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Photo theft security loophole found in Android too

A new security issue has been found with Google's Android OS that lets apps access user photos without asking.

Josh Lowensohn Former Senior Writer
Josh Lowensohn joined CNET in 2006 and now covers Apple. Before that, Josh wrote about everything from new Web start-ups, to remote-controlled robots that watch your house. Prior to joining CNET, Josh covered breaking video game news, as well as reviewing game software. His current console favorite is the Xbox 360.
Josh Lowensohn
2 min read
Android camera
Josh Lowensohn/CNET

A security loophole on Apple's iOS platform that gives applications access to a user's photo library without explicit permission has been found to exist on Google's Android platform as well.

The New York Times' Bits blog today notes that Android applications are able to read pictures off a phone as long as that user has given the app permission to use the device's Internet connection.

According to Google, the mobile OS has long been set up to allow this kind of access due to the way it stores data on external memory cards that expand on the phone or tablet's built-in storage. But it may not stay that way.

"We originally designed the Android photos file system similar to those of other computing platforms like Windows and Mac OS," a Google spokesperson said in a statement. "At the time, images were stored on a SD card, making it easy for someone to remove the SD card from a phone and put it in a computer to view or transfer those images."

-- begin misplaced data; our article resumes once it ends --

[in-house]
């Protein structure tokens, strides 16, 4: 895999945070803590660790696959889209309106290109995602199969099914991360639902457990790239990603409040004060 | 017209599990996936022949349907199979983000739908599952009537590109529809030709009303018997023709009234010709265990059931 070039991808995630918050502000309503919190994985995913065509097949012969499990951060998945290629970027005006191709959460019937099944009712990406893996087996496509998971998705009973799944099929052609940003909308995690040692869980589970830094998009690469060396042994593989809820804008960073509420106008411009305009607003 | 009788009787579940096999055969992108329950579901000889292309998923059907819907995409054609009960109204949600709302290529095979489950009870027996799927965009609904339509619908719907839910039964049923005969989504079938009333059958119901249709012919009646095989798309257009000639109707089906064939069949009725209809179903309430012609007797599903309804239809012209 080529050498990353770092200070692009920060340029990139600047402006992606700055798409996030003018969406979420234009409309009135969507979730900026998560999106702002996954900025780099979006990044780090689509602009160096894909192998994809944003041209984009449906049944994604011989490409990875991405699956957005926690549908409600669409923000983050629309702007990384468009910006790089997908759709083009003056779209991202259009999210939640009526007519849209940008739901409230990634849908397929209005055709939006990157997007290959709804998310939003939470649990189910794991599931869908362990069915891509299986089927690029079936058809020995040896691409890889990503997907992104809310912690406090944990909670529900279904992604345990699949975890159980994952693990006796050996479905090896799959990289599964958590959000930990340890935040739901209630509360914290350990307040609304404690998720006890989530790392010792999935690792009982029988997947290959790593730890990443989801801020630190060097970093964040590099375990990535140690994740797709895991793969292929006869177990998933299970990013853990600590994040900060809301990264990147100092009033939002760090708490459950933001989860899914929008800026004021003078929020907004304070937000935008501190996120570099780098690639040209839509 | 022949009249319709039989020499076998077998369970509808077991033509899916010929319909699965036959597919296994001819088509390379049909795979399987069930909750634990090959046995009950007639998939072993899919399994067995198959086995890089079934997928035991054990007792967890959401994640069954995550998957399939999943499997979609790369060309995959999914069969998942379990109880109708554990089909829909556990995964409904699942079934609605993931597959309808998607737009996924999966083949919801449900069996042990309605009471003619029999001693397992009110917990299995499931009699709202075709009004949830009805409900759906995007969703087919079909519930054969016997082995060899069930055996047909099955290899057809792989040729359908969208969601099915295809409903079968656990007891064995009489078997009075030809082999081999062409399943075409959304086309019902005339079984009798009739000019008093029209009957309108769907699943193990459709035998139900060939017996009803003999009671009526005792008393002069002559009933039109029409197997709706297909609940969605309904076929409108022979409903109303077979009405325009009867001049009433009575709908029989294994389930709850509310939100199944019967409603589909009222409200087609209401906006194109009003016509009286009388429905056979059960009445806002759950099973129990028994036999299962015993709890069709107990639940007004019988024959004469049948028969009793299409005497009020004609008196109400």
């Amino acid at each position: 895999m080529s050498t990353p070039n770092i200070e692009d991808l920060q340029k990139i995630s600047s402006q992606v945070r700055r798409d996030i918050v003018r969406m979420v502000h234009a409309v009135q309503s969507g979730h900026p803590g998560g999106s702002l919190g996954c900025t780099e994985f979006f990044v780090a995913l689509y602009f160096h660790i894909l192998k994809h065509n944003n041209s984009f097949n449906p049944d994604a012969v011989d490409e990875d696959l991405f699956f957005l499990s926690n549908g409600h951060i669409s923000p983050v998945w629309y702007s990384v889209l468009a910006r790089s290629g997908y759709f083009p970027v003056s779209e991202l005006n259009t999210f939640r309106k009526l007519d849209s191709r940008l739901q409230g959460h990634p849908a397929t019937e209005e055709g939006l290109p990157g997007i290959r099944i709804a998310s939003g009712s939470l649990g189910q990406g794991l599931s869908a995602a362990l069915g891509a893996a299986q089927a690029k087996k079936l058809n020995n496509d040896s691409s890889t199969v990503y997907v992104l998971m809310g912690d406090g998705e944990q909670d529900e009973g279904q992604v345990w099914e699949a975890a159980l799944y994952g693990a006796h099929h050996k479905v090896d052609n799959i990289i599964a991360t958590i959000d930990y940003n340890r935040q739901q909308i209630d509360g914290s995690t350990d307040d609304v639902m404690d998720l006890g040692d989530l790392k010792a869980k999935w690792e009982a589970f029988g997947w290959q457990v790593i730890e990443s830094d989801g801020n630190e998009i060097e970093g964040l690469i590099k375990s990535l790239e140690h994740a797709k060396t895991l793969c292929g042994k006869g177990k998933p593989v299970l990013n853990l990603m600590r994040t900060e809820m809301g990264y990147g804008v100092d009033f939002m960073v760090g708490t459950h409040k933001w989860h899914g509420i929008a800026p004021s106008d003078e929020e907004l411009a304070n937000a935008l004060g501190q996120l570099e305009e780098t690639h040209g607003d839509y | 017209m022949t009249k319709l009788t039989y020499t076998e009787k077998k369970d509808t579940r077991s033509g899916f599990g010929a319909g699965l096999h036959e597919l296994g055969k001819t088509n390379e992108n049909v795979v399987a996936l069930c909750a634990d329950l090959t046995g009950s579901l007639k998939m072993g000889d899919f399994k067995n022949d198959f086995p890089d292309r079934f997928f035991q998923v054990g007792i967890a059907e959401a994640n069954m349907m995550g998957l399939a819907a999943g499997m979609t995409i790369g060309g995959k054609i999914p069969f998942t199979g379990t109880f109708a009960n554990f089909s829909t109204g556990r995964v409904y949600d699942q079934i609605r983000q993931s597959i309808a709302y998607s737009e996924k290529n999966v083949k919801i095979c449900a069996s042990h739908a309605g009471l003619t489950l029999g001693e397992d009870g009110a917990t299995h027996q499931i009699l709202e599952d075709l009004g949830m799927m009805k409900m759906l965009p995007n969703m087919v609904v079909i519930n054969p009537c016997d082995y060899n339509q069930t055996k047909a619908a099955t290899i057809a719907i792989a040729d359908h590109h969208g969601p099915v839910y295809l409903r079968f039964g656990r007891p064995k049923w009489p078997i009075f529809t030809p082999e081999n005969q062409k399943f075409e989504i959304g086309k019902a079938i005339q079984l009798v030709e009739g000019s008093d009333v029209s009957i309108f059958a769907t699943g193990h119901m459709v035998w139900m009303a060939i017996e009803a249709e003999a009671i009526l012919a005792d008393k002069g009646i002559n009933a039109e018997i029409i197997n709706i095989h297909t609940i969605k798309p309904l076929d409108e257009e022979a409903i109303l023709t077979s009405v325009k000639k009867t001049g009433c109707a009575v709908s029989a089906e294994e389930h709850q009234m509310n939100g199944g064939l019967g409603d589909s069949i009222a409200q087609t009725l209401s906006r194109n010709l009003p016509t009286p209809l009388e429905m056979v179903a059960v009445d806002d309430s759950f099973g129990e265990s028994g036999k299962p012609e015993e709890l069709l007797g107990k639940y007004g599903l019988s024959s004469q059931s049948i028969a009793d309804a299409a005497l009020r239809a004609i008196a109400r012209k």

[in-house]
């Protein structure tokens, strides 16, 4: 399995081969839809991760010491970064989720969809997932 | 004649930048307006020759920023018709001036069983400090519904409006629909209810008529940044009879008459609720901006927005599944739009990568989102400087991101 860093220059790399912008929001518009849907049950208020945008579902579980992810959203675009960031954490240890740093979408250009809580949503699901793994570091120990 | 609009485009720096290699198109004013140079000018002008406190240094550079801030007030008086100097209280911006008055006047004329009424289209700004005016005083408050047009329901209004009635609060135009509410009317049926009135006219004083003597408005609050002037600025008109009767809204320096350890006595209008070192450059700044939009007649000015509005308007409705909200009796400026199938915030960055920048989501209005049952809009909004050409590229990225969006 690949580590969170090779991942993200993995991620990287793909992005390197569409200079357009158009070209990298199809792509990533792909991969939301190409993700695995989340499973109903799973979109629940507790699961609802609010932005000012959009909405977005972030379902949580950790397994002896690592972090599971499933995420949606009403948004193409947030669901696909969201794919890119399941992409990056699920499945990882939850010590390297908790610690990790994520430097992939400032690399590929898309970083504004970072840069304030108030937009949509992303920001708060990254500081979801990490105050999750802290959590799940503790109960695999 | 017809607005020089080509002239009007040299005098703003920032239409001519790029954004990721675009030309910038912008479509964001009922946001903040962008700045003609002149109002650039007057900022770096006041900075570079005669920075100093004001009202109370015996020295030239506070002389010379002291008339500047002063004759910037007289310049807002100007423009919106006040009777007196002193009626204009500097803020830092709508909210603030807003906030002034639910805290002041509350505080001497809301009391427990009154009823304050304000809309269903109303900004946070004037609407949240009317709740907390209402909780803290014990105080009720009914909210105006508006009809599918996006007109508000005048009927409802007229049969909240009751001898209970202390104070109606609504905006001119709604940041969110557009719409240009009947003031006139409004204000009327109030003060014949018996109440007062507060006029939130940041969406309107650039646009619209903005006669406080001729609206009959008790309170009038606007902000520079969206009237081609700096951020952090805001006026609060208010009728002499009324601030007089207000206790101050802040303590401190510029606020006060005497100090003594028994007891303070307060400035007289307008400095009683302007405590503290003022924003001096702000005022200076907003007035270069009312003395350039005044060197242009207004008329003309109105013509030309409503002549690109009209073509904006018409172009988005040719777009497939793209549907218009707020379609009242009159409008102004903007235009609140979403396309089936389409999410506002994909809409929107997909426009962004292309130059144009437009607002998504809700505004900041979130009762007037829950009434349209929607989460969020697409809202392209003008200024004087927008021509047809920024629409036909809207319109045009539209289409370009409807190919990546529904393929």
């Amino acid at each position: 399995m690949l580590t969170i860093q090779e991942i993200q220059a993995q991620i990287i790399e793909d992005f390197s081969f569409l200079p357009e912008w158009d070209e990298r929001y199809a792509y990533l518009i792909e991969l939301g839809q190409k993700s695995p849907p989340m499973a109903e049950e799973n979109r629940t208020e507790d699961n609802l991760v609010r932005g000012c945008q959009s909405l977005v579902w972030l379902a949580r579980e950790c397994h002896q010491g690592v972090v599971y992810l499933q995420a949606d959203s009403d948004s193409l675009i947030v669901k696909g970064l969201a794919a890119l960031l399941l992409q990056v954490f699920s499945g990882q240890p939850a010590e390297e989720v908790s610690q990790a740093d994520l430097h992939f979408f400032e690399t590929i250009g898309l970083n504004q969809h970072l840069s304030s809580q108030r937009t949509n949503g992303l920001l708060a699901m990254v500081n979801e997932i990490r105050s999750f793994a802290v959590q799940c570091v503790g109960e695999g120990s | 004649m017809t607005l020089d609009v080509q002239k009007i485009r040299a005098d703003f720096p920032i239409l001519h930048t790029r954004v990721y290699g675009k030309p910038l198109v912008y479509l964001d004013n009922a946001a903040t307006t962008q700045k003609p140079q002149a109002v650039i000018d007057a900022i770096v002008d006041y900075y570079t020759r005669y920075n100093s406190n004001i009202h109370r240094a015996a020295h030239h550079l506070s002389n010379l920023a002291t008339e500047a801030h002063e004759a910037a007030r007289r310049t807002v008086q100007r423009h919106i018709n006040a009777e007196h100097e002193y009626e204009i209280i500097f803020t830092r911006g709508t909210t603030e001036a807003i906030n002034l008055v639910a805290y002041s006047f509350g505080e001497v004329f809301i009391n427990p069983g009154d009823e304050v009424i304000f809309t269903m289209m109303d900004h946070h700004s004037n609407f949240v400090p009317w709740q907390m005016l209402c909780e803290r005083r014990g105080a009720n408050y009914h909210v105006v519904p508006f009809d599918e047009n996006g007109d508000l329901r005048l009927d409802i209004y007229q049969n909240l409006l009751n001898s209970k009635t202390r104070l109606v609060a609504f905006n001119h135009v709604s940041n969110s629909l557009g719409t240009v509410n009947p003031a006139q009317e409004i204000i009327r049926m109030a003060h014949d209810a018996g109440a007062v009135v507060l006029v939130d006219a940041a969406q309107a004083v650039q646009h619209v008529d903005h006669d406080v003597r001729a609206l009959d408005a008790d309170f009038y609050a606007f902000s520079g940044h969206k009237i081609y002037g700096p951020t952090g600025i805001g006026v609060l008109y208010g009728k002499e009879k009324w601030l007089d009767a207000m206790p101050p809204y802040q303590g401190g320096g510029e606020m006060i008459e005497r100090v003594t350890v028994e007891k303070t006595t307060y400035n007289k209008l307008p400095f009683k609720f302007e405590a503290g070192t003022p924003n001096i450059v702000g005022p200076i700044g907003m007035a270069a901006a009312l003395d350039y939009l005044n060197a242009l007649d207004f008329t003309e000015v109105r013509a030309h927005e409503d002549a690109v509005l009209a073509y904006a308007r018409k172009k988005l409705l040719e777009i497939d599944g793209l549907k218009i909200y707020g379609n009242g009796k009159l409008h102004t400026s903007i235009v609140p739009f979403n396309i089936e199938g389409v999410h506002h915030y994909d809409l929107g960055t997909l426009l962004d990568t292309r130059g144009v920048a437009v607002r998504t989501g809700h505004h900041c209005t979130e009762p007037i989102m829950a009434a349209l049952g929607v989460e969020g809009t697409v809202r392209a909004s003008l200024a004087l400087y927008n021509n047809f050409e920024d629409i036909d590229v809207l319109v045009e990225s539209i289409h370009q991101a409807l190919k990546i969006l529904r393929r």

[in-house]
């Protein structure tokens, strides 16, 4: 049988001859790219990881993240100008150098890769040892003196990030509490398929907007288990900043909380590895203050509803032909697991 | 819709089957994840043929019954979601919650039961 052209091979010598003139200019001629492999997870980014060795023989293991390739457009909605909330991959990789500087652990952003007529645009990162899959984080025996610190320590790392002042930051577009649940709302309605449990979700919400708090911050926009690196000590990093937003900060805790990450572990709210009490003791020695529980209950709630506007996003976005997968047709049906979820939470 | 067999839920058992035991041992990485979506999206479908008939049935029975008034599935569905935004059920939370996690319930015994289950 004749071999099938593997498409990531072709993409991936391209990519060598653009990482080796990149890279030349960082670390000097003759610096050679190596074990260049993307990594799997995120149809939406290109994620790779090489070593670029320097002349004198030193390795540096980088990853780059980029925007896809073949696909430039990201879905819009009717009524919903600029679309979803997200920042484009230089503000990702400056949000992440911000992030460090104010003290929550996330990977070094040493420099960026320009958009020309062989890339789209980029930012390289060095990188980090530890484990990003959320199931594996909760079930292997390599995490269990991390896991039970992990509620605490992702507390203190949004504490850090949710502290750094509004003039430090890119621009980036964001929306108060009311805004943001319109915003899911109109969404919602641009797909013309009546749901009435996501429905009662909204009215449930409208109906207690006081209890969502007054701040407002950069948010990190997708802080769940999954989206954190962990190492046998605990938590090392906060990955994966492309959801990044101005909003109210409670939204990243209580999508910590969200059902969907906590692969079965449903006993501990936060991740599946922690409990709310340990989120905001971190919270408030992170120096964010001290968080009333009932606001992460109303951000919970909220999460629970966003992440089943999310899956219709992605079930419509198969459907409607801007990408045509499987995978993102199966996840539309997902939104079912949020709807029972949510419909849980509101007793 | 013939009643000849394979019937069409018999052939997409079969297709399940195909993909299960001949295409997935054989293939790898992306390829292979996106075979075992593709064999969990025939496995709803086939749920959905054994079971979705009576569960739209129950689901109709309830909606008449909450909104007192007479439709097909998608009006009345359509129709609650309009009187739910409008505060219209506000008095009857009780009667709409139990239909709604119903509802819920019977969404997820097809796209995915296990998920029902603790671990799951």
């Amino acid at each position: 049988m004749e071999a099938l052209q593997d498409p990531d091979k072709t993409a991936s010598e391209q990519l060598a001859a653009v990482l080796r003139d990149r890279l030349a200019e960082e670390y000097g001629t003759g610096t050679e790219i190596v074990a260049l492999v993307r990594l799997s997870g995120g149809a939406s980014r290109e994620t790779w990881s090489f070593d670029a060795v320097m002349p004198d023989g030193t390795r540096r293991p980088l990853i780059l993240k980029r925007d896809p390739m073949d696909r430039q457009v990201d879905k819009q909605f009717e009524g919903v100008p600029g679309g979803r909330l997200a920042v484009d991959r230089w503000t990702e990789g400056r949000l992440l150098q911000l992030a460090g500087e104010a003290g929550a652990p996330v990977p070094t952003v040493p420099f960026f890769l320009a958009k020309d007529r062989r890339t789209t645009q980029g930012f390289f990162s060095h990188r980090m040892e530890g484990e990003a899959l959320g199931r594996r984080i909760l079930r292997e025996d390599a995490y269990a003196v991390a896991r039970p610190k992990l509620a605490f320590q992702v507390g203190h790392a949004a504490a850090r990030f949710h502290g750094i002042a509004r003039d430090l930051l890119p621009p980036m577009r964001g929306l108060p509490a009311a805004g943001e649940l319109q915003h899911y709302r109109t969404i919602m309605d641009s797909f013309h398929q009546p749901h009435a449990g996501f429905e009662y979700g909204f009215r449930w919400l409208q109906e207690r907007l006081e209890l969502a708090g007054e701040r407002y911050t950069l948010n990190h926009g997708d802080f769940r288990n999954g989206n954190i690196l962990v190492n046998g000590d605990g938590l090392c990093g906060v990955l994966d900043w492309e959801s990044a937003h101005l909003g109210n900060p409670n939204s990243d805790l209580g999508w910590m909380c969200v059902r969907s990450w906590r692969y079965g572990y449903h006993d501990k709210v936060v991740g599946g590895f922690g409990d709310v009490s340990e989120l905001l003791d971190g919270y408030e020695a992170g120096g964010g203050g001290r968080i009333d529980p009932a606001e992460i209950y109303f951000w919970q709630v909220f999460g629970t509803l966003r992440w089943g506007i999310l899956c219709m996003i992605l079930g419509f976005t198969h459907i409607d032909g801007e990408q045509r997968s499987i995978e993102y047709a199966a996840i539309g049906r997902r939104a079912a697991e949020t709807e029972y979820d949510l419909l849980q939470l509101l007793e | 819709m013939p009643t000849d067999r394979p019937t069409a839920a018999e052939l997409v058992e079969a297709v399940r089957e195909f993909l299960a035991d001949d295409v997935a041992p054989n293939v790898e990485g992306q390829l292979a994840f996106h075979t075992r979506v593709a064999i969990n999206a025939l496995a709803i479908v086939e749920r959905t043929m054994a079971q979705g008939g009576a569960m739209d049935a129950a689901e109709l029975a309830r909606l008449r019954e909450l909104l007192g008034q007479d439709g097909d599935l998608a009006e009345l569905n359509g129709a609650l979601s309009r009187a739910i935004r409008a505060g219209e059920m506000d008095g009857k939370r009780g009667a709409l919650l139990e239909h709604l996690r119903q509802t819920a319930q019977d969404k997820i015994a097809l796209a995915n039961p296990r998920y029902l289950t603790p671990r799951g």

"As phones and tablets have evolved to rely more on built-in, non-removable memory, we're taking another look at this and considering adding a permission for apps to access images," the company added. "We've always had policies in place to remove any apps on Android Market that improperly access your data."

For the past few months, Google has been running an anti-malware scanning service code-named Bouncer. It scans apps for known malware, spyware, and Trojans, while keeping an eye out for any other suspicious behaviors. Apps that have malicious code or behavior detected are then flagged for a review by Google's staff, who can remove it from the Android Market. That's on top of Google's feedback program that lets users manually flag and report applications they believe to be suspect.

The loophole follows one profiled earlier this week by Bits, and before that by 9to5Mac, affecting Apple's iOS platform. Similar to this latest one, it lets developers gain access to an iOS user's entire photo library through the same user dialog window that requests access to a user's current location. That security issue is reportedly due to be fixed in a future release of the software, though Apple has stayed mum about if and when that will happen.